Who Needs Emotions?: The Brain Meets the Robot

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Overview


The idea that some day robots may have emotions has captured the imagination of many and has been dramatized by robots and androids in such famous movies as 2001 Space Odyssey's HAL or Star Trek's Data. By contrast, the editors of this book have assembled a panel of experts in neuroscience and artificial intelligence who have dared to tackle the issue of whether robots can have emotions from a purely scientific point of view. The study of the brain now usefully informs study of the social, communicative, adaptive, regulatory, and experimental aspects of emotion and offers support for the idea that we exploit our own psychological responses in order to feel others' emotions. The contributors show the many ways in which the brain can be analyzed to shed light on emotions. Fear, reward, and punishment provide structuring concepts for a number of investigations. Neurochemistry reveals the ways in which different "neuromodulators" such as serotonin, dopamine, and opioids can affect the emotional valence of the brain. And studies of different regions such as the amygdala and orbitofrontal cortex provide a view of the brain as a network of interacting subsystems. Related studies in artificial intelligence and robotics are discussed and new multi-level architectures are proposed that make it possible for emotions to be implemented. It is now an accepted task in robotics to build robots that perceive human expressions of emotion and can "express" simulated emotions to ease interactions with humans. Looking towards future innovations, some scientists posit roles for emotion with our fellow humans. All of these issues are covered in this timely and stimulating book which is written for researchers and graduated students in neuroscience, cognitive science, psychology, robotics, and artificial intelligence.
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Editorial Reviews

From The Critics
Reviewer: Celso Agner, MD, MS, MSc (Michigan Neurology Partners)
Description: To understanding emotions is to comprehend some of the major aspects of life and the interaction between environment and neuroscience. A review on the topic is important for a good many behavioral scientists.
Purpose: The purpose of this book is to address the neurophysiology of emotions, a topic important to a small subgroup of neuroscientists.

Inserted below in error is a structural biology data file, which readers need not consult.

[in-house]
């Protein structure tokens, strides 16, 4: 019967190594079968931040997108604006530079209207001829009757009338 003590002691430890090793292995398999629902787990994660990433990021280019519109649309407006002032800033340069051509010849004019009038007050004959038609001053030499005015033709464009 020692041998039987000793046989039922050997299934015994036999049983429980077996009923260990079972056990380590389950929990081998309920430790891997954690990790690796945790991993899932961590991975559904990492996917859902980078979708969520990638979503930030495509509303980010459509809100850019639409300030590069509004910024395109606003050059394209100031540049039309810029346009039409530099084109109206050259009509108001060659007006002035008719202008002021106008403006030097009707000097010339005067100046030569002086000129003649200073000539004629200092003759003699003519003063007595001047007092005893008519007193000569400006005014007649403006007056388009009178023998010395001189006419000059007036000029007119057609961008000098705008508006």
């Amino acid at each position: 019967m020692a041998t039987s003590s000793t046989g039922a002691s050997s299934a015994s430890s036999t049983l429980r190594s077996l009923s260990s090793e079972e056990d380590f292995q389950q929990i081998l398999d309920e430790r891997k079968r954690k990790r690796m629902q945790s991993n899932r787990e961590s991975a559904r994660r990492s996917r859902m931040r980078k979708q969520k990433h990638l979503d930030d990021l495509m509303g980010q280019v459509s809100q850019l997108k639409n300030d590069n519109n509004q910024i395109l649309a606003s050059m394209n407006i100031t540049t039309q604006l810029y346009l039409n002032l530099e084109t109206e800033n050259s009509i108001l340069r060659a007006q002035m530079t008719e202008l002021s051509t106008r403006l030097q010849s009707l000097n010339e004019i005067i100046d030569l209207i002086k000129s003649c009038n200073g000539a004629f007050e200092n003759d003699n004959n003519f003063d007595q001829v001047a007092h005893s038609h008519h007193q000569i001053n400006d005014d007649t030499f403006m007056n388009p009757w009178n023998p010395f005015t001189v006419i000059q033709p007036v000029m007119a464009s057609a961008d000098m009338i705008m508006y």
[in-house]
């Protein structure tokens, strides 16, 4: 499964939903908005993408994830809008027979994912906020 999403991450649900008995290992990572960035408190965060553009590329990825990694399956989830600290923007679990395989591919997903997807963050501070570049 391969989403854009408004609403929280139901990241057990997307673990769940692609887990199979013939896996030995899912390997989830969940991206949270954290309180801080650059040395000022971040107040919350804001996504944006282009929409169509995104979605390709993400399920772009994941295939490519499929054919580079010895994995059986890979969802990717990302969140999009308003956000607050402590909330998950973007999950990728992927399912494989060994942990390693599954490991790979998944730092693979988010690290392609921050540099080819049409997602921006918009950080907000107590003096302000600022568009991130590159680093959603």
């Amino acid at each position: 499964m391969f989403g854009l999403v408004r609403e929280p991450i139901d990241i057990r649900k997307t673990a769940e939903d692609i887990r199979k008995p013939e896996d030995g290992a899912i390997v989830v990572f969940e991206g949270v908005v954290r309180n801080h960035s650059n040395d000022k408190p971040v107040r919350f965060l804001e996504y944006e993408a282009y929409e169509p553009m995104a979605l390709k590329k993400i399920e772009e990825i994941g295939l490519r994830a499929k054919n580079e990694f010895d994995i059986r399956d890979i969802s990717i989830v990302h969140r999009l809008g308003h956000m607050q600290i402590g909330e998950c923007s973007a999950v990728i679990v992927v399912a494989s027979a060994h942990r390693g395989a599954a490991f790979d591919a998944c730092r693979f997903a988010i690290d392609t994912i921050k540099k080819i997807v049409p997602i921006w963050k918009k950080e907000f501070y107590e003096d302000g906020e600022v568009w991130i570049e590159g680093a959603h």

Audience: The book is primarily written for neurologists, psychologists, and psychiatrists.
Features: Twenty authors contribute 12 chapters that progress from basic neuroanatomical and neurophysiological concepts to behavior, emotions, and the interaction with modern technology. The pictures and references aid in a better understanding of the material. The most interesting part is the potential interaction of science and robots in real life. I am not convinced, however, that a great number of readers will easily digest this book.
Assessment: This is an important book for psychiatry and psychology libraries.
From the Publisher

"...this book is an important contribution to the emerging field of emotional neurotechnology. It is a stimulating collection that is well edited and researched."--The Lancet-Neurology

"Who Needs Emotions? is a cutting-edge research volume that has been meticulously edited by Jean-Marc Fellous and Michael A. Arbib.... this collection of essays is an excellent anthology in terms of cutting-edge research on the brain, and...in matters of artificial intelligence.... I would highly recommend this book because of all the interesting insights into how the brain works with regard to the emotions."--Marion Ledwig, Philosophical Psychology


3 Stars from Doody
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Product Details

  • ISBN-13: 9780195166194
  • Publisher: Oxford University Press, USA
  • Publication date: 11/1/2004
  • Series: Series in Affective Science Series
  • Edition description: New Edition
  • Pages: 416
  • Product dimensions: 9.30 (w) x 6.30 (h) x 1.10 (d)

Meet the Author

Duke University

University of Southern California

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Table of Contents

I PERSPECTIVE
1 "Edison" & "Russel": Definitions Versus Inventions in the Analysis of Emotion. Jean-Marc Fellous and Michael A. Arbib
2. Could a Robot have emotions? Theoretical Perspectives from Social Cognitive Neuroscience, Ralph Adolphs
II BRAINS
3. Neurchemical Networks Encoding Emotion and Motivation: An Evolutionary Perspective, Ann E. Kelley
4. Towards Basic Principles for Emotional Processing: What the Fearful Brain Tells the Robot, Jean-Marc Fellous and Joseph E. Ledoux
5. What are Emotions, Why do we Have Emotions, and What is Their Computational Basis in the Brain?, Edmond T. Rolls
6. How Do We Decipher Others' Minds?, Marc Jeannerod
III ROBOTS
7. Affect and Proto-affect in Effective Functioning, Anrew Ortony, Donald A. Norman, and William Revelle
8. The Architectural Basis of Affective States and Processes, Aaron Sloman, Ron Chrisley, and Matthias Scheutz
9. Moving Up the Food Chain: Motivation and Emotion in Behavior-based Robots, Ronald C. Arkin
10. Robot Emotions: A Functional Perspective, Cynthia Breazeal and Rodney Brooks
11. The Role of Emotions in Multiagent Teamwork, Ranjit Nair, Milind Tambe, and Stacy Marsella
IV CONCLUSIONS
12. Beware the Passionate Robot, Michael A. Arbib

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